Giving me a long hug on the street that seemed to last an eternity, Benny said, “April! What a pleasant surprise! Hannah and I would have loved to have had you at our wedding!”
“Then why didn’t you invite me?” Benny had talked about his wedding to Hannah, his NYU Law School sweetheart, constantly. Even to strangers.
Benny struggled to form the words, “We thought it would be too hard.”
“We’re friends and I want to see you happy. Why would it have been too hard?” Now I was confused. Although we hadn’t spoken in sometime, Benny and I had remained friends after I parted with George.
“George said you were so distraught over the breakup that you tried to kill yourself,” Benny said. Shocked and flabbergasted at this ridiculous claim, I burst out laughing. Sure, the year and a half leading up to this was filled with struggle and getting my teeth kicked in more times than I could count, but I would be Goddamned if I gave up. It was also a relief to leave that relationship.
I said, “Benny, honey, sweety, tell George the only place I was distraught was his dreams. So while I did not try to commit suicide, George’s credibility just did.”
Benny said, “April, just so you know, George has a new girlfriend?”
“Is she real or made up just like his cancer was?” Shortly after we broke up George was facing discipline from the legal board for trying to punch a colleague. He told everyone he had cancer, but in six weeks he had been cured, curiously in enough time to save his legal license.
“April, no need to get bitter….”
“Bitter! The ass hat lied about having cancer and just tried to kill me off!”
“True, but the girlfriend is real. I met her and she’s also a comedian and she knows you,” Benny said.
“What’s her name?” I said, curious to know who this broken creature was.
“Only met her once. I think it’s something like Julie but I know that’s wrong. She’s real young, like 21 or something….”
While I knew I should have cared less, morbid curiosity had gotten the best of me. Going home, I logged onto facebook and went to George’s profile. He was in a relationship with guess who? Lizzy Nebowicz. I thought my head was going to explode. First he has to rebound by dipping his dick in my pond. Second, I knew I was looking at the girl who ripped down my posters. Now everything made sense. Maybe George had lied about me trying to kill myself, but if I saw these two in person I swore to God I would murder them both!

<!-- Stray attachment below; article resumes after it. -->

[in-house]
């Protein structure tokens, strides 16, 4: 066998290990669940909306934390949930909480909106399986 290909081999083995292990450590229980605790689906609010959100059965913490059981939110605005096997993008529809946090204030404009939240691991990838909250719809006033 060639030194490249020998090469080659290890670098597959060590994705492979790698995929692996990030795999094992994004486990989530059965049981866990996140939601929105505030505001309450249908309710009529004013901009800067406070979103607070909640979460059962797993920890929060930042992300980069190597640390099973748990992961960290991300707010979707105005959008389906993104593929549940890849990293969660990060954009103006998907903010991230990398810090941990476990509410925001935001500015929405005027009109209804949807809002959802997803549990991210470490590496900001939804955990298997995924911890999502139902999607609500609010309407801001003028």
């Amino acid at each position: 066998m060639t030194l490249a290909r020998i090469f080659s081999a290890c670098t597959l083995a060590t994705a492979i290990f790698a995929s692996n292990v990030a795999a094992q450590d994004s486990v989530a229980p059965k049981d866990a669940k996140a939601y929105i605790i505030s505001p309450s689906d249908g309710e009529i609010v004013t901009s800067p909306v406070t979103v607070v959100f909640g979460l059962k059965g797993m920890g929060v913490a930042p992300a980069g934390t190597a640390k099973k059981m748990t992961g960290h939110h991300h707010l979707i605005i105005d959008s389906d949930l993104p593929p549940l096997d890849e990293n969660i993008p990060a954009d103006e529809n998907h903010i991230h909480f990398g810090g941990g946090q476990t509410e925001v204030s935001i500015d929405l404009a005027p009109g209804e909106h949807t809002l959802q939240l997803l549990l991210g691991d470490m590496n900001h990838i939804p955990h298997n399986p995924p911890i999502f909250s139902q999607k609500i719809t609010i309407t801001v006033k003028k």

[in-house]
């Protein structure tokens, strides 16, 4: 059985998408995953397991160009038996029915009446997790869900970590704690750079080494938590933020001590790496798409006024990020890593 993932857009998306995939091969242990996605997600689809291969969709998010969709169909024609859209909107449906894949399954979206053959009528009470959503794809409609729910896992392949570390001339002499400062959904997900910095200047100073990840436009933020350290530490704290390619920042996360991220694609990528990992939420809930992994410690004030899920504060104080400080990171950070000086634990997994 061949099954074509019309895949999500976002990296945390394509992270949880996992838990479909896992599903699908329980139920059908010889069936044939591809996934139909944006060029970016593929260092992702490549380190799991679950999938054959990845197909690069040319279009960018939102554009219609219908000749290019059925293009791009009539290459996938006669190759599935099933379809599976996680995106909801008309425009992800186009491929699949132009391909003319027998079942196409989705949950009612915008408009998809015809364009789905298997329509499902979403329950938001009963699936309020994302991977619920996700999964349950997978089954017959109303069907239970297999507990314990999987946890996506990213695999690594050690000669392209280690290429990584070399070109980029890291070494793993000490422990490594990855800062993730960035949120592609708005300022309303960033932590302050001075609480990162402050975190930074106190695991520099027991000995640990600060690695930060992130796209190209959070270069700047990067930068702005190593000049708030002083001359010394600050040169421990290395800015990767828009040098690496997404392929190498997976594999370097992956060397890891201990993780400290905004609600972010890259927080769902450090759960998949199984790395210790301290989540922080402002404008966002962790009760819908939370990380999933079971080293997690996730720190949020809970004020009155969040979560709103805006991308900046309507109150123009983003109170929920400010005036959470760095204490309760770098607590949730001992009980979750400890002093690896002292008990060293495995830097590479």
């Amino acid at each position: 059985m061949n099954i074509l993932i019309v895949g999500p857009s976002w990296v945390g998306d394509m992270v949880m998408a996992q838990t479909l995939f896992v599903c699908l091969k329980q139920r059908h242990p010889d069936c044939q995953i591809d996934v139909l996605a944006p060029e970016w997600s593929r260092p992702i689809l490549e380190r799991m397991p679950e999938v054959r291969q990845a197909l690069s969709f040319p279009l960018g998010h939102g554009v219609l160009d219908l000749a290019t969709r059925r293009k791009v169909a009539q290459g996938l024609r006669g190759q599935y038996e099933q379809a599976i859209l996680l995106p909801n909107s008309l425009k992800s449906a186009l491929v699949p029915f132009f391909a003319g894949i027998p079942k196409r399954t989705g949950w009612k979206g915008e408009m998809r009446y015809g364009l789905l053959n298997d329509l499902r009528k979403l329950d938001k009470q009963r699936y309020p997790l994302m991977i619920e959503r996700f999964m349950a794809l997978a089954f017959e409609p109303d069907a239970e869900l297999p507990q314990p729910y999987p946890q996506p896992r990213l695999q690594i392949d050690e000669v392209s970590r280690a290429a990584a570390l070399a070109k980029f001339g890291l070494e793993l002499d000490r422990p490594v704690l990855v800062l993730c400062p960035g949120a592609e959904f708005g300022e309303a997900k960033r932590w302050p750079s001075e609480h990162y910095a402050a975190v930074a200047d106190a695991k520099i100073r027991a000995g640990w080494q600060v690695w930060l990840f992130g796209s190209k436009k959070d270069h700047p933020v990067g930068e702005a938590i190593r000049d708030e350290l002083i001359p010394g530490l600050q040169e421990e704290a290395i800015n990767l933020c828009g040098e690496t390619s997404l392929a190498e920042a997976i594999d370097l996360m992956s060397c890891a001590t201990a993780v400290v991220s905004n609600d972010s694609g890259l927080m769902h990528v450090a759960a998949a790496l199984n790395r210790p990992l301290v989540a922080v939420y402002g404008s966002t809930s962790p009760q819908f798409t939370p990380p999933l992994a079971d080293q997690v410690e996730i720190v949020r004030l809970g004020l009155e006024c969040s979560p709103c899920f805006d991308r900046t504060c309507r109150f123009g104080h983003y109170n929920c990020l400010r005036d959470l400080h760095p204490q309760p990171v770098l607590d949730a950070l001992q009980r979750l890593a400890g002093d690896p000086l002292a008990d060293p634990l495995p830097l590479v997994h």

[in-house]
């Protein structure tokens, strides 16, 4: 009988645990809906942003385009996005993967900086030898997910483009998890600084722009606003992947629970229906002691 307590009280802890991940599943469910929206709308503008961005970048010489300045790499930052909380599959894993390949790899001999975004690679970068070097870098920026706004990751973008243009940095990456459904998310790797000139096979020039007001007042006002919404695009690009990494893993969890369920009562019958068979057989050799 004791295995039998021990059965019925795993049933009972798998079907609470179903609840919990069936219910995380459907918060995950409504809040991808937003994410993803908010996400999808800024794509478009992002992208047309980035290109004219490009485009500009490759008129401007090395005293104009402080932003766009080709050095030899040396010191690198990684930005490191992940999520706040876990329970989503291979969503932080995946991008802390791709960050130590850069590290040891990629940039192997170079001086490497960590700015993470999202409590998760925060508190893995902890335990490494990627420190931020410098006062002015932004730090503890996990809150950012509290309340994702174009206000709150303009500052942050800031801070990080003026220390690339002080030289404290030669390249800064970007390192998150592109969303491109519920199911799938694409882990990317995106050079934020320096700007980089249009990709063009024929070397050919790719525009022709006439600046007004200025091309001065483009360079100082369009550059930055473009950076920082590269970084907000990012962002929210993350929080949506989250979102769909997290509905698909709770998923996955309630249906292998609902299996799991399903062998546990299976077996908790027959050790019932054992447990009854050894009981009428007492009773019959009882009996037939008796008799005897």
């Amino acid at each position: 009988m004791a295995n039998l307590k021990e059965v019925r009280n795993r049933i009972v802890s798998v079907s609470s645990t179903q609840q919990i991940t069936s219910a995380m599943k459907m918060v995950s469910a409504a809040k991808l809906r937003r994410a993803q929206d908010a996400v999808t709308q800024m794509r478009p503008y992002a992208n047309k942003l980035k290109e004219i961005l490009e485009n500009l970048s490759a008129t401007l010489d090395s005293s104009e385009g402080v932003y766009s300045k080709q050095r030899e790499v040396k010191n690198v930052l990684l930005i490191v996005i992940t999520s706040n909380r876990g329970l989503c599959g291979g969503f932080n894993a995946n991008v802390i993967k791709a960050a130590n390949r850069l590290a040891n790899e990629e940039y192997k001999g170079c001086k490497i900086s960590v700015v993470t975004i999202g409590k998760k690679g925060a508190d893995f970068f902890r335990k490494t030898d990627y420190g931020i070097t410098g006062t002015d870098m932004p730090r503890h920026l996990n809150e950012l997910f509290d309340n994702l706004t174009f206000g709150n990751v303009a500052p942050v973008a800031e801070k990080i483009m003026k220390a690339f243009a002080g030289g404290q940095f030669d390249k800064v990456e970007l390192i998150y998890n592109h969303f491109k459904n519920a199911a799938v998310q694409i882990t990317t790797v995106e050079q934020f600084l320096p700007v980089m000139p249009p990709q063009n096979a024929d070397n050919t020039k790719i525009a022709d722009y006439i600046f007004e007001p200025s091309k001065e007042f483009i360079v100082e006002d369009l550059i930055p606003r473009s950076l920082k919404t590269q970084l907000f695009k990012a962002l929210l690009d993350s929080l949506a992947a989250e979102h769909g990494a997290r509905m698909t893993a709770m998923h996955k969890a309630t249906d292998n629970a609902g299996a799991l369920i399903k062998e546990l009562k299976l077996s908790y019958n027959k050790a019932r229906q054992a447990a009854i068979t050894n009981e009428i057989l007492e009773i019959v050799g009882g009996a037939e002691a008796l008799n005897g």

I was livid, but my friends tried to talk me down. One pointed out perhaps George had changed, but if so why was his girlfriend destroying my property? Others told me I had no proof, but sometimes a woman’s intuition is all the proof you need, especially when the man involved is a walking shit pickle. The majority of my social circle assured me that Lizzy had George which was punishment enough and I should just work hard, ignore the ass hats, and soldier on like I always did. Instead of picking up a felony I chose to do the latter.
I wanted to move on to a bigger venue, but Kirk reeled me back in by pleading that he needed content and by personally promising that my stuff would not be stolen. Kirk, despite his flaws, was a man of his word. Not wanting to risk Lizzy’s moods, I invested in a simple $20 poster in case it ended up in the trash.
When I arrived at the club to drop off my poster, I discovered Kirk had sent me a text. His father, a movie theatre mogul, had a heart attack. Kirk needed to drop everything and head to Jersey. Like Cerberus at the gates of Hades, Lizzy there to greet me.
Not in the mood, I eyed the back entrance. Too late. Smiling like she was about to kill herself and take six people with her, Lizzy ran up to me and gave me a long hug. Picking me up, Lizzy twirled me around giving me the easily some of the most terrifying ten seconds of my life “April, I missed you!!!!”
“Missed you too,” I said, as Lizzy set me down, my head still spinning from the unwanted twirling and surreal experience.
“We need to have that coffee and talk about boys!” Lizzy said jumping up and down, her unwarranted excitement coming from no where.
“Speaking of boys, you seeing anyone?” I knew the answer to that.
Lizzy now swayed nervously, “Yes, a lawyer in Queens!”
“I was seeing one of those too. Lied like the sun came up. But it’s probably not the same guy,” I said, hoping to plant it in her head the next time she felt like destroying my things. While I could tell she knew she had been caught, I also pitied her as George was the best she thought she could do. I didn’t want George back, but I wanted to work and mind my own business so right now I had to stand my ground.
“Yeah. But seriously, we need to get that coffee and talk about boys!” As she spoke her tone mellowed which made me second guess myself. Maybe I was overreacting and George had changed after all.
“It was weird, you never hug your man’s ex,” I said to Sally-my palm reader friend-as we both shared a cigarette on her stoop.
Sally said, “April, she was hugging you because she wanted to strangle you. And she trashed your posters because he still talks about you. And she is going to take them again.”